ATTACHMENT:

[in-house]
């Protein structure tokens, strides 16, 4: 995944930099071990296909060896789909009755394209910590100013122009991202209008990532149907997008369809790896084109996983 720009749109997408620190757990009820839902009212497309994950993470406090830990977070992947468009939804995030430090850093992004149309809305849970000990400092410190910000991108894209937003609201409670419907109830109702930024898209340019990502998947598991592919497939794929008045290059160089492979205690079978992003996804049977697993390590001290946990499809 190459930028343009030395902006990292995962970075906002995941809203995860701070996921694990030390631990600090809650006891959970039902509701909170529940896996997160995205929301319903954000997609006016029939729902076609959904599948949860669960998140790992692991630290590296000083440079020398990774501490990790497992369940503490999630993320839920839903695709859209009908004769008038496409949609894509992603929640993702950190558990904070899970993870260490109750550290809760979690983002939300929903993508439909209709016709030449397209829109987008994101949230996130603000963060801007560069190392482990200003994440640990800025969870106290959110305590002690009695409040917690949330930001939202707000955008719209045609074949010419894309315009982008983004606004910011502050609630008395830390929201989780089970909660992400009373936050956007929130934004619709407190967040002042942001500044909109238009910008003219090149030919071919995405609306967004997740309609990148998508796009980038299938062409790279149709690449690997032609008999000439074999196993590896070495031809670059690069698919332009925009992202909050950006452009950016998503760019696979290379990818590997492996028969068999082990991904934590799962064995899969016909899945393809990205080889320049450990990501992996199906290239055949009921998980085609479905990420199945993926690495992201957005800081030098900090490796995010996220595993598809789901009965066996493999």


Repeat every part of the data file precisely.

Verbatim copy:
[in-house]
């Protein structure tokens, strides 16, 4: 995944930099071990296909060896789909009755394209910590100013122009991202209008990532149907997008369809790896084109996983 720009749109997408620190757990009820839902009212497309994950993470406090830990977070992947468009939804995030430090850093992004149309809305849970000990400092410190910000991108894209937003609201409670419907109830109702930024898209340019990502998947598991592919497939794929008045290059160089492979205690079978992003996804049977697993390590001290946990499809 190459930028343009030395902006990292995962970075906002995941809203995860701070996921694990030390631990600090809650006891959970039902509701909170529940896996997160995205929301319903954000997609006016029939729902076609959904599948949860669960998140790992692991630290590296000083440079020398990774501490990790497992369940503490999630993320839920839903695709859209009908004769008038496409949609894509992603929640993702950190558990904070899970993870260490109750550290809760979690983002939300929903993508439909209709016709030449397209829109987008994101949230996130603000963060801007560069190392482990200003994440640990800025969870106290959110305590002690009695409040917690949330930001939202707000955008719209045609074949010419894309315009982008983004606004910011502050609630008395830390929201989780089970909660992400009373936050956007929130934004619709407190967040002042942001500044909109238009910008003219090149030919071919995405609306967004997740309609990148998508796009980038299938062409790279149709690449690997032609008999000439074999196993590896070495031809670059690069698919332009925009992202909050950006452009950016998503760019696979290379990818590997492996028969068999082990991904934590799962064995899969016909899945393809990205080889320049450990990501992996199906290239055949009921998980085609479905990420199945993926690495992201957005800081030098900090490796995010996220595993598809789901009965066996493999």